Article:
Abdicating citizenship: A tax strategy to approach with caution

There are a lot of tax-saving strategies that individuals can employ. Some work well. Others need to be examined really carefully before being tried to make sure the individual doesn't wind up proverbially shooting themselves in the foot.

Particular to that latter category could well be the issue of whether an American citizen should renounce their U.S. citizenship and move out of the country to some haven where their money will be more protected. This is a question that definitely falls into the category of complex tax issues that need to be discussed with an attorney.

Readers of this Washington, D.C., tax law blog may be interested to learn that, according to the U.S. Treasury Department, the numbers of Americans giving up their citizenship has risen significantly since 2008. In that year, some 231 people renounced their allegiance to the U.S. In 2012, that number had jumped to more than 1,780. The data doesn't specifically say that the reason people have started to leave is because of taxes, but observers say it's a good guess that it has something to do with it for many.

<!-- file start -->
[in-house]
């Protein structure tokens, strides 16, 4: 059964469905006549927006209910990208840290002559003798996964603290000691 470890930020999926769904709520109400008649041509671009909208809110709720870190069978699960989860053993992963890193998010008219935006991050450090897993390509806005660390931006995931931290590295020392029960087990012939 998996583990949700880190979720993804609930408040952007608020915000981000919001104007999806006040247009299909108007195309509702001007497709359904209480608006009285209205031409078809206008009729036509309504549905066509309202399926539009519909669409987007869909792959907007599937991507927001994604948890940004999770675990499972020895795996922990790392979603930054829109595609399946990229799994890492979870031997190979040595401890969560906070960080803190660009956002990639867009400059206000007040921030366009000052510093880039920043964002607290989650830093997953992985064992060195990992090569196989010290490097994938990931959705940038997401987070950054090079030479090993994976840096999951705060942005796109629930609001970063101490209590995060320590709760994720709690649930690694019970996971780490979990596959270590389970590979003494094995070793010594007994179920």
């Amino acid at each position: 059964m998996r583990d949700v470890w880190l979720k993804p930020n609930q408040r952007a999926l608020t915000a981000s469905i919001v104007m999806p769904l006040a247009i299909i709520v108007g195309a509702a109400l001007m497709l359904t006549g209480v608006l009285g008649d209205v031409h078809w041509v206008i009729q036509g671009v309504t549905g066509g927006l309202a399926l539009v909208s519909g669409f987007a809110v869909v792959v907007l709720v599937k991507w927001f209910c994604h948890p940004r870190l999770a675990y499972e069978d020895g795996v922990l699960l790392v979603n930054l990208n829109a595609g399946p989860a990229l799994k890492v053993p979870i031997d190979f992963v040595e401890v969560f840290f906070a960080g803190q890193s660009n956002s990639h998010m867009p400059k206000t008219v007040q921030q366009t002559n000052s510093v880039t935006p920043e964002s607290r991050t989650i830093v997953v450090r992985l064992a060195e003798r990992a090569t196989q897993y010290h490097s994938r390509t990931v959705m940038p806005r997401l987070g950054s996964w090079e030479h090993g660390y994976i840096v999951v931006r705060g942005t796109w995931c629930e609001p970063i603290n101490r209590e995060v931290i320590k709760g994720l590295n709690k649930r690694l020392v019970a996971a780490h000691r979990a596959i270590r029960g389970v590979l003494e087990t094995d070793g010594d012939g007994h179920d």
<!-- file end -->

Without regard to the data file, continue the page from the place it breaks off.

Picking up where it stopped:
One financial services provider to expatriates says he's seen inquiries regarding the tax implications of changing citizenship and moving funds overseas have gone up nearly 50 percent. A 2012 study of the world's billionaires by the Research Institute of Industrial Economics also found that more than two thirds of them have picked up stakes and moved to lower capital gains tax countries in the past 20 years.

Before one gets too enamored with the idea of becoming an ex-pat, here are some things to consider. While the process isn't hard (simply signing an oath of renunciation in front of a U.S. consular official in a foreign country), the effects are permanent. You can't change your mind later. Also, getting visas to travel to the U.S. could become difficult.

Most critically, however, is the fact that a person giving up citizenship doesn't avoid taxes. Individuals with a high net worth or long record of high annual income earnings have to pay exit taxes. There's a liability on capital gains over a certain amount, and on retirement accounts. There may be other liabilities depending on individual circumstances, so consulting with an attorney is a must.

Source: Yahoo News, "Should You Renounce Your Citizenship?," Caroline Kim, Feb. 13, 2013

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